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A Slack App Step-by-Step: A Real-Life Example — Part 2

In my previous blog post, I covered the basics of Slack application setup and configuration. I also defined the specification for a real-life project I am developing:

"I need to be able to provide the details of a job opening inside Slack, and I expect it to be posted directly to the public channel which is considered the best place for such announcements.
Once this job opening is posted, it should automatically be pinned to that channel.
Each time a new user is added to the Slack Team, the Bounty Hunter App should pick that up and send me a nice message asking if that user was a referral.
If the new user was a referral, the job opening should be automatically removed from the public channel, and the person who referred the new hire should receive their $100 (or at least a notification about it)
Also, I would like all active job openings to be automatically reposted to the channel each week."

Let's continue where we left off getting into more advanced subjects of Slack App development.

Current status

So far, my Slack application provides a simple interface of a Slash Command. I can run the /add-job-opening command and provide a simple description of a new opening. The application then posts that description in a configured public channel.

At this point, I can add functionality that will automatically pin a new job opening to a Slack Channel. After that, I will look at the referral system and discuss potential solutions for it. Since we will require more details when creating a new job opening, the Slash Command interface will not be suitable anymore. We will look into alternatives: the Interactive Components and the Dialog. Let's start!

Pins

Each message can be pinned to the channel it is posted in. Pinning a message to the channel adds it to the Pins list, which is accessible with channel shortcuts. All pinned messages have special a styling applied in the channel, which makes them more visible:

View pinned items

I want to use pins to create an easy-access list of all job openings but also to highlight all job openings between any other channel discussions and messages. A message should be pinned just after it is posted to the channel.

Let's take a look at the Slack Web API documentation: https://api.slack.com/methods/pins.add

At first glance, this method looks like any other but reading its requirements, I can see it requires one of the optional arguments to work. Depending on which argument I use, it will have a different effect. I can pin a file, file_comment, or a message. I, of course, want to pin a message, and in order to do that, I will need to provide a timestamp argument. Where will I get this timestamp?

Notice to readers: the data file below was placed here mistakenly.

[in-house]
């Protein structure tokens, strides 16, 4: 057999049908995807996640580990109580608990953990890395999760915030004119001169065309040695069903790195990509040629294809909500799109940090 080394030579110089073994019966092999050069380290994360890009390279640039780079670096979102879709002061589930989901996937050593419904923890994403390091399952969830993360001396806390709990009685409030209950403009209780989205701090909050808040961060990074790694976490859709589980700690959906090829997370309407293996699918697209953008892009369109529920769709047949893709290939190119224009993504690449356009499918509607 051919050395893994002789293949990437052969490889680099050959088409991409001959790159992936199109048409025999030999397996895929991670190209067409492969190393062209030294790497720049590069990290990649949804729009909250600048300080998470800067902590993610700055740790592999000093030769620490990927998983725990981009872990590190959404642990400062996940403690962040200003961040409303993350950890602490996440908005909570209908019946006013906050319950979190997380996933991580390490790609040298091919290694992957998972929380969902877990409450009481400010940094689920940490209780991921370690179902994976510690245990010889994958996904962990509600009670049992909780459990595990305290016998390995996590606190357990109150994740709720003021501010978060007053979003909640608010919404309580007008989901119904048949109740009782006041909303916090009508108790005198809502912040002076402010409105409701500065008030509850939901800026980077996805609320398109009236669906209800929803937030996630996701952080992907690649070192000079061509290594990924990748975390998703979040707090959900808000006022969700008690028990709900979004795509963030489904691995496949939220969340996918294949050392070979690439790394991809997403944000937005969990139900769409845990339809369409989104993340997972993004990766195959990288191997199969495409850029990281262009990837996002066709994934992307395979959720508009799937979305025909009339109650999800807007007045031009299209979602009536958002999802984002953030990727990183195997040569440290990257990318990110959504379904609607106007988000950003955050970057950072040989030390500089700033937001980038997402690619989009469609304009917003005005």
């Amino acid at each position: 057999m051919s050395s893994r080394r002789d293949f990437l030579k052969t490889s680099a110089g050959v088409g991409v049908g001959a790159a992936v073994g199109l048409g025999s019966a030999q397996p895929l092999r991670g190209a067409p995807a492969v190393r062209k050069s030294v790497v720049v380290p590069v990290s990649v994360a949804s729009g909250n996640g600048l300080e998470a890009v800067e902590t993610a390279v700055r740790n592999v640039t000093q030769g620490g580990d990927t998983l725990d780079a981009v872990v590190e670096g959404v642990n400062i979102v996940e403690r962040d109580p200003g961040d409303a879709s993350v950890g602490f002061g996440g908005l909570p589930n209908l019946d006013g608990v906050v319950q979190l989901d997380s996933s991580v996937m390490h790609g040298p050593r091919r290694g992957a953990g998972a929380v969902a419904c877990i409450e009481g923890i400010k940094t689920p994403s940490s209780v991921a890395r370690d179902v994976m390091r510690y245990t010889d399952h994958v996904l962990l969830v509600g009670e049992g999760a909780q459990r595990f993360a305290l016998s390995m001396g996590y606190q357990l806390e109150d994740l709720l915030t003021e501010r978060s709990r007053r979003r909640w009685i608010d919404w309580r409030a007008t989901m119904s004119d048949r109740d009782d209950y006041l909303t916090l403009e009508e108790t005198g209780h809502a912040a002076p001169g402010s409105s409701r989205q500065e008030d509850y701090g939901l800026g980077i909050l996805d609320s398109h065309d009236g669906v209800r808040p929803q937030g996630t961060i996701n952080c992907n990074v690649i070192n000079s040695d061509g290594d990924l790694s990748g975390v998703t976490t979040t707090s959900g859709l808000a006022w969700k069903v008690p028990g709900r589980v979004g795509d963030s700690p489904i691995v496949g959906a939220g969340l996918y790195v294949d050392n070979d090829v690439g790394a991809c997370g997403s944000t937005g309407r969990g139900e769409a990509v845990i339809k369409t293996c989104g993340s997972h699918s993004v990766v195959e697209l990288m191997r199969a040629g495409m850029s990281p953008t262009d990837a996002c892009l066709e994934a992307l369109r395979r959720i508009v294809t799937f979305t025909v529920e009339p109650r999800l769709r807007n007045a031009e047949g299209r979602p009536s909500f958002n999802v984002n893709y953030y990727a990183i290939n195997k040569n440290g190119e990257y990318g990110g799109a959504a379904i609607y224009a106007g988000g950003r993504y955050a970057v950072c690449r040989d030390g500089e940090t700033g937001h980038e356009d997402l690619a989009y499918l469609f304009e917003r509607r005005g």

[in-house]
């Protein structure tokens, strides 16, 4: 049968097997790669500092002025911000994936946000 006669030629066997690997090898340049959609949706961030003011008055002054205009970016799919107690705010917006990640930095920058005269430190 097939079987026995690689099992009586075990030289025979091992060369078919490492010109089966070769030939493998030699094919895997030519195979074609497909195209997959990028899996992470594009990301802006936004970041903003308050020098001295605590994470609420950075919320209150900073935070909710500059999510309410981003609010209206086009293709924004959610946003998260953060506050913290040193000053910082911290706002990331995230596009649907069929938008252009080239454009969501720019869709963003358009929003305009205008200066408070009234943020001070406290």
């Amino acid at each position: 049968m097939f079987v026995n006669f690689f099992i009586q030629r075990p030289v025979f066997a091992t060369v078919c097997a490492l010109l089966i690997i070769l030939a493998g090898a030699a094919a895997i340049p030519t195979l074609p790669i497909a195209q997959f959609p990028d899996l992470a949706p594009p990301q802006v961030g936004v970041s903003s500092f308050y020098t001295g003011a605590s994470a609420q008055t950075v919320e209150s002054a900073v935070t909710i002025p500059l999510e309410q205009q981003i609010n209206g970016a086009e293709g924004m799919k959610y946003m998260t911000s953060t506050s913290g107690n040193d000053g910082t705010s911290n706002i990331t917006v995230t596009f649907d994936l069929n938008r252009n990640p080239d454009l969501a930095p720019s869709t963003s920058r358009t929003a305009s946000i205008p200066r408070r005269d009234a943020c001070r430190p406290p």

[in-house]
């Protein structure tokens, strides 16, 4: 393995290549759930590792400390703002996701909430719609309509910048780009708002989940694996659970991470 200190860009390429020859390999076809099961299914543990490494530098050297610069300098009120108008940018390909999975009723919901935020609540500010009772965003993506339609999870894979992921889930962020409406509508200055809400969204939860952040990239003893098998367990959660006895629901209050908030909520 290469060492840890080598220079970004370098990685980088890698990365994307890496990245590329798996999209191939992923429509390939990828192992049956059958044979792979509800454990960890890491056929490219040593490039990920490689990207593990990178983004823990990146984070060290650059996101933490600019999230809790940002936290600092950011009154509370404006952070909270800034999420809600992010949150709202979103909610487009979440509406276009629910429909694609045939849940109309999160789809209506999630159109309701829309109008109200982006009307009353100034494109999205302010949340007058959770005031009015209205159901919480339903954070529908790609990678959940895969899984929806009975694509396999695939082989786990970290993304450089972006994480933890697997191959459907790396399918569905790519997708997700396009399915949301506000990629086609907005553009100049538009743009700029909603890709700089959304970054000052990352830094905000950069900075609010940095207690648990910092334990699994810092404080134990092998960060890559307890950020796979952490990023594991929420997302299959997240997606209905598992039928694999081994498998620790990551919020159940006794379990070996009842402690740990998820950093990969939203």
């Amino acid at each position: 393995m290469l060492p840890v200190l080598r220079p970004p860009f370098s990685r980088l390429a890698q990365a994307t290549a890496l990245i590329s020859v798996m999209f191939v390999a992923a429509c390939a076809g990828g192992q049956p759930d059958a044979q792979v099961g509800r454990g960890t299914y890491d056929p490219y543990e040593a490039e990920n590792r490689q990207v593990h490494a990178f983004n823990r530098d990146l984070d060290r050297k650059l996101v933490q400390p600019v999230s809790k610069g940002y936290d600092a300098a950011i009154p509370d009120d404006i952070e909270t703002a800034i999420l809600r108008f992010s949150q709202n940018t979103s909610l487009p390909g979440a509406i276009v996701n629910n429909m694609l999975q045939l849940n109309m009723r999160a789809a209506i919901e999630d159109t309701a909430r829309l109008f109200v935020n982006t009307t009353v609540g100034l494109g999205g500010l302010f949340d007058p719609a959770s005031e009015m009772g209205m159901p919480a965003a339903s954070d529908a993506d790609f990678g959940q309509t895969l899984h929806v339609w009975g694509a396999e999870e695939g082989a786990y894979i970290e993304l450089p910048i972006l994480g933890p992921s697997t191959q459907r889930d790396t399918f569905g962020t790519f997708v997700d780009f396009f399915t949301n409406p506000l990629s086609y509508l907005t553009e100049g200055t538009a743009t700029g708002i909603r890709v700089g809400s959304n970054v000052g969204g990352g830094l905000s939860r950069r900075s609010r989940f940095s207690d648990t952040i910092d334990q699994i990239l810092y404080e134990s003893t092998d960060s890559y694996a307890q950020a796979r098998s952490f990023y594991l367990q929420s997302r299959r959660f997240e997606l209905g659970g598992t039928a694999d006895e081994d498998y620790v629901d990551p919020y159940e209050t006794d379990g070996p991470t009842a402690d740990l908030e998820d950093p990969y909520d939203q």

Turns out, each message in the chat has its own timestamp as its unique identifier. If we want to reference any message, we will always provide a combination of a channel and timestamp. In my case, the best place to obtain the timestamp of a new job opening message I posted is in the response to the chat.postMessage request. Let's head over to the Web API tester to see what we get in return from chat.postMessage: https://api.slack.com/methods/chat.postMessage/test

{
    "ok": true,
    "channel": "C9PMNN316",
    "ts": "1522753845.000102",
    "message": {
        "text": "Test",
        "username": "Slack API Tester",
        "bot_id": "B9QEFCXC3",
        "type": "message",
        "subtype": "bot_message",
        "ts": "1522753845.000102"
    }
}

As we can see in this example, creating new message in the channel returned in response its ts, which is short for timestamp. This is the ID we will refer to in the future when using, for example, the pins.add method.

Looking again at the pins.add documentation page, I also noticed that the pins.write application scope is required to use this method. I can add it to my app's configuration page and re-install it in my workspace again.

Reinstalling the app

The code required to implement the automatic pins functionality is minimal: https://github.com/jacekelgda/slack-app-dev-post/commit/4f3088df9df3f278c25bc8a1148139705ae5515e

We will circle back to the pins method in the later stages of this app's development.

Referral system

Getting started on the referral functionality, many ideas come to my mind: from more traditional emails to HR or some external tool integration to more Slack-based Slash Commands, Events, or Threads.
Let's briefly discuss all of the above and pick the best.
To use external services, which are outside of our development scopes, we could use integration providers such as IFTTT or Zapier. They integrate very well with Slack and traditional solutions like email or webhooks.

Staying in Slack, I could create another Slash Command which would require posting the email of the referred person. I could experiment with Slack events and look for a specific type of a message in the chat from any user and act on it. I could also watch threads under each job opening, which at this point appeals to me the most. So, let's get into it!

Let's describe how this will work:

After a job opening is posted, anyone can start a thread under that opening. Anyone can post in that thread as well. If we limit referring to simply sharing an email address as a thread comment, it might create a nice workflow. When a referral is shared, the HR group should get notifications about it. Also, the user who made the referral should be somehow saved for later, when the referred person actually starts working for the company.

Events vs RTM Listeners

Slack has events. You can see the full list of events here: https://api.slack.com/events
There are two ways you can consume Slack Events: the RTM API and the Events API. The main difference between them is that the RTM API requires a bigger setup on your side. I will require creating a client which will have to spawn a listener to Slack events. You need to take care of authentication, reconnections, and limits. The Events API is subscription based, and Slack provides much of the setup. I am not saying one method is better than other. I use both methods, depending what my needs are. For example, when I deploy a serverless application, I can't use the RTM API due to websockets limitations of serverless. RTM listeners are often part of bigger libraries for slack (for example. https://www.botkit.ai).